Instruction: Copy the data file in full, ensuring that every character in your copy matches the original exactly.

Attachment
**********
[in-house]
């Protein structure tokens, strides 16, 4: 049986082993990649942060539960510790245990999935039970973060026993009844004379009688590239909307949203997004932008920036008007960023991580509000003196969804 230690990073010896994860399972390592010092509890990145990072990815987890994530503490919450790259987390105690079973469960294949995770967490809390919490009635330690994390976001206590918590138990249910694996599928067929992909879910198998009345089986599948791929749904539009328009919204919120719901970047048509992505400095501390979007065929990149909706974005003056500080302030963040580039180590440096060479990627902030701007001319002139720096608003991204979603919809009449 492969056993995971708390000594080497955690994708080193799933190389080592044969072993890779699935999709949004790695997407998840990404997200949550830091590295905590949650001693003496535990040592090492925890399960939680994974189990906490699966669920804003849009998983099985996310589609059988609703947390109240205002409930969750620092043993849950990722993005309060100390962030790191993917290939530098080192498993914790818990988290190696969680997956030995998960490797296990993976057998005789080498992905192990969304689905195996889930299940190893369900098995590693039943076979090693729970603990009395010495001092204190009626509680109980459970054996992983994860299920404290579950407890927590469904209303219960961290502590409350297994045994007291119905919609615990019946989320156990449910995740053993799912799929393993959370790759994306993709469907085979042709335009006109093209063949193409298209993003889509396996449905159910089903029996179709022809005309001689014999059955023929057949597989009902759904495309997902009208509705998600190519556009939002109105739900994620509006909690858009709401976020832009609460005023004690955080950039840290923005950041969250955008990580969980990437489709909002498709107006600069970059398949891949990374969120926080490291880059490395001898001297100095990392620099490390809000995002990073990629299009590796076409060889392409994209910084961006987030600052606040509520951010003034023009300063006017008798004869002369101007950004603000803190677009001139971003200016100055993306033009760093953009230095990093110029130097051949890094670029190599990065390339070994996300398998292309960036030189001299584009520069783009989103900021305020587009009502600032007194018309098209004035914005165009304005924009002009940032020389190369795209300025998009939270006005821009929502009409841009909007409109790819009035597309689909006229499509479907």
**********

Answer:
[in-house]
């Protein structure tokens, strides 16, 4: 049986082993990649942060539960510790245990999935039970973060026993009844004379009688590239909307949203997004932008920036008007960023991580509000003196969804 230690990073010896994860399972390592010092509890990145990072990815987890994530503490919450790259987390105690079973469960294949995770967490809390919490009635330690994390976001206590918590138990249910694996599928067929992909879910198998009345089986599948791929749904539009328009919204919120719901970047048509992505400095501390979007065929990149909706974005003056500080302030963040580039180590440096060479990627902030701007001319002139720096608003991204979603919809009449 492969056993995971708390000594080497955690994708080193799933190389080592044969072993890779699935999709949004790695997407998840990404997200949550830091590295905590949650001693003496535990040592090492925890399960939680994974189990906490699966669920804003849009998983099985996310589609059988609703947390109240205002409930969750620092043993849950990722993005309060100390962030790191993917290939530098080192498993914790818990988290190696969680997956030995998960490797296990993976057998005789080498992905192990969304689905195996889930299940190893369900098995590693039943076979090693729970603990009395010495001092204190009626509680109980459970054996992983994860299920404290579950407890927590469904209303219960961290502590409350297994045994007291119905919609615990019946989320156990449910995740053993799912799929393993959370790759994306993709469907085979042709335009006109093209063949193409298209993003889509396996449905159910089903029996179709022809005309001689014999059955023929057949597989009902759904495309997902009208509705998600190519556009939002109105739900994620509006909690858009709401976020832009609460005023004690955080950039840290923005950041969250955008990580969980990437489709909002498709107006600069970059398949891949990374969120926080490291880059490395001898001297100095990392620099490390809000995002990073990629299009590796076409060889392409994209910084961006987030600052606040509520951010003034023009300063006017008798004869002369101007950004603000803190677009001139971003200016100055993306033009760093953009230095990093110029130097051949890094670029190599990065390339070994996300398998292309960036030189001299584009520069783009989103900021305020587009009502600032007194018309098209004035914005165009304005924009002009940032020389190369795209300025998009939270006005821009929502009409841009909007409109790819009035597309689909006229499509479907």